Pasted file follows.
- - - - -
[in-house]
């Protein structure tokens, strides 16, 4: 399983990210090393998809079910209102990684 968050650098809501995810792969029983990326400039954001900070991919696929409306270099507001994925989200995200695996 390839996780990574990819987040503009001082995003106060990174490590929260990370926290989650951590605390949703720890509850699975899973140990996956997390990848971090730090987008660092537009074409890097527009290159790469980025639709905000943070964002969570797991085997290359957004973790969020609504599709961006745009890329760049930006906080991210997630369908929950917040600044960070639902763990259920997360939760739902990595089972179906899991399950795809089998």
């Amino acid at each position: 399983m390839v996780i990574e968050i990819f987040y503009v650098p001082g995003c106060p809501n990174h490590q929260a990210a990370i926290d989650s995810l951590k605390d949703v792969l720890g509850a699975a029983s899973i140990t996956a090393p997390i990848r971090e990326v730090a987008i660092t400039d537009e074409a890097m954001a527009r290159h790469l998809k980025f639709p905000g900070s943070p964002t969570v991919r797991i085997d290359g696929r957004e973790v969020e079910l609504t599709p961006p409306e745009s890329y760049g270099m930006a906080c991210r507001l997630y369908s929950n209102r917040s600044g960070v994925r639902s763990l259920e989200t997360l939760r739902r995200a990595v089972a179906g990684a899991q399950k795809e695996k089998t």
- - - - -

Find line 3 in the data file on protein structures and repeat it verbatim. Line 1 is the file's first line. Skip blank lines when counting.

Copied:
């Amino acid at each position: 399983m390839v996780i990574e968050i990819f987040y503009v650098p001082g995003c106060p809501n990174h490590q929260a990210a990370i926290d989650s995810l951590k605390d949703v792969l720890g509850a699975a029983s899973i140990t996956a090393p997390i990848r971090e990326v730090a987008i660092t400039d537009e074409a890097m954001a527009r290159h790469l998809k980025f639709p905000g900070s943070p964002t969570v991919r797991i085997d290359g696929r957004e973790v969020e079910l609504t599709p961006p409306e745009s890329y760049g270099m930006a906080c991210r507001l997630y369908s929950n209102r917040s600044g960070v994925r639902s763990l259920e989200t997360l939760r739902r995200a990595v089972a179906g990684a899991q399950k795809e695996k089998t």